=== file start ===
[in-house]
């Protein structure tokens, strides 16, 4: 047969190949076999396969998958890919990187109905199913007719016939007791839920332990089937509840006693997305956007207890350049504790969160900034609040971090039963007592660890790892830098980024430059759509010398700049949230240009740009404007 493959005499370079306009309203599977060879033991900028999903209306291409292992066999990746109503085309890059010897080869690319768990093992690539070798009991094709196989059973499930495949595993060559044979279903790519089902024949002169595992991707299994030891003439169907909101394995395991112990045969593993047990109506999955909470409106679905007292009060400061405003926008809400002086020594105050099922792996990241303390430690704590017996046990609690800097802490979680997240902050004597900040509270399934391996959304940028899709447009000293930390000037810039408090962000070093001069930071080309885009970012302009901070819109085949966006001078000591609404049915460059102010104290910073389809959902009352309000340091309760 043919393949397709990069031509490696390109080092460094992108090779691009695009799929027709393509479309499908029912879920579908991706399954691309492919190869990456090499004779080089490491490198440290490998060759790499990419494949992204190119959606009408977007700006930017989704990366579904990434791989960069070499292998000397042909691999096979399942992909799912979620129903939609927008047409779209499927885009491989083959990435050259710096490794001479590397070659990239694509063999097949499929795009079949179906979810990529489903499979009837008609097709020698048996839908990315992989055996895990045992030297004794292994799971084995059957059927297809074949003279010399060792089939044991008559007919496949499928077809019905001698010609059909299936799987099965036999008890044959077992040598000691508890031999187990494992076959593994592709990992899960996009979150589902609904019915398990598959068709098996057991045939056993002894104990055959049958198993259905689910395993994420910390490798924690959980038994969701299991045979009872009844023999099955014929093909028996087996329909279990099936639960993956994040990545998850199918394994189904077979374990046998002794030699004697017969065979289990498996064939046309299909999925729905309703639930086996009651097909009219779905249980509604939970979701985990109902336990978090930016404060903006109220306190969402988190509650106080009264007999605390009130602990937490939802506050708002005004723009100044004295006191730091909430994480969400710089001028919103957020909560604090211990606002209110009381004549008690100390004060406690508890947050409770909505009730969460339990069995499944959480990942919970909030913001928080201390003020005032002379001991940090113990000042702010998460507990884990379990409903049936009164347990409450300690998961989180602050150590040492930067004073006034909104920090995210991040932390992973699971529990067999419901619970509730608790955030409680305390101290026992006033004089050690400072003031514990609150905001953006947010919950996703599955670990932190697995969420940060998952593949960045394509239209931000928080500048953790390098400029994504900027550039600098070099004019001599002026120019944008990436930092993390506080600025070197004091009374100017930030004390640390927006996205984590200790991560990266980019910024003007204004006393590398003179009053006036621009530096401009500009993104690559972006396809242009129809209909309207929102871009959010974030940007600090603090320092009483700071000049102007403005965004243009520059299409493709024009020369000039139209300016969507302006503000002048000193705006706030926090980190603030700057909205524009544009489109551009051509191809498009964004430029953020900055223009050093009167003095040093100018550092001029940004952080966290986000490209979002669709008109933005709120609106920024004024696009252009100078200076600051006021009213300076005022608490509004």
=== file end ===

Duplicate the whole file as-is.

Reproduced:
[in-house]
């Protein structure tokens, strides 16, 4: 047969190949076999396969998958890919990187109905199913007719016939007791839920332990089937509840006693997305956007207890350049504790969160900034609040971090039963007592660890790892830098980024430059759509010398700049949230240009740009404007 493959005499370079306009309203599977060879033991900028999903209306291409292992066999990746109503085309890059010897080869690319768990093992690539070798009991094709196989059973499930495949595993060559044979279903790519089902024949002169595992991707299994030891003439169907909101394995395991112990045969593993047990109506999955909470409106679905007292009060400061405003926008809400002086020594105050099922792996990241303390430690704590017996046990609690800097802490979680997240902050004597900040509270399934391996959304940028899709447009000293930390000037810039408090962000070093001069930071080309885009970012302009901070819109085949966006001078000591609404049915460059102010104290910073389809959902009352309000340091309760 043919393949397709990069031509490696390109080092460094992108090779691009695009799929027709393509479309499908029912879920579908991706399954691309492919190869990456090499004779080089490491490198440290490998060759790499990419494949992204190119959606009408977007700006930017989704990366579904990434791989960069070499292998000397042909691999096979399942992909799912979620129903939609927008047409779209499927885009491989083959990435050259710096490794001479590397070659990239694509063999097949499929795009079949179906979810990529489903499979009837008609097709020698048996839908990315992989055996895990045992030297004794292994799971084995059957059927297809074949003279010399060792089939044991008559007919496949499928077809019905001698010609059909299936799987099965036999008890044959077992040598000691508890031999187990494992076959593994592709990992899960996009979150589902609904019915398990598959068709098996057991045939056993002894104990055959049958198993259905689910395993994420910390490798924690959980038994969701299991045979009872009844023999099955014929093909028996087996329909279990099936639960993956994040990545998850199918394994189904077979374990046998002794030699004697017969065979289990498996064939046309299909999925729905309703639930086996009651097909009219779905249980509604939970979701985990109902336990978090930016404060903006109220306190969402988190509650106080009264007999605390009130602990937490939802506050708002005004723009100044004295006191730091909430994480969400710089001028919103957020909560604090211990606002209110009381004549008690100390004060406690508890947050409770909505009730969460339990069995499944959480990942919970909030913001928080201390003020005032002379001991940090113990000042702010998460507990884990379990409903049936009164347990409450300690998961989180602050150590040492930067004073006034909104920090995210991040932390992973699971529990067999419901619970509730608790955030409680305390101290026992006033004089050690400072003031514990609150905001953006947010919950996703599955670990932190697995969420940060998952593949960045394509239209931000928080500048953790390098400029994504900027550039600098070099004019001599002026120019944008990436930092993390506080600025070197004091009374100017930030004390640390927006996205984590200790991560990266980019910024003007204004006393590398003179009053006036621009530096401009500009993104690559972006396809242009129809209909309207929102871009959010974030940007600090603090320092009483700071000049102007403005965004243009520059299409493709024009020369000039139209300016969507302006503000002048000193705006706030926090980190603030700057909205524009544009489109551009051509191809498009964004430029953020900055223009050093009167003095040093100018550092001029940004952080966290986000490209979002669709008109933005709120609106920024004024696009252009100078200076600051006021009213300076005022608490509004």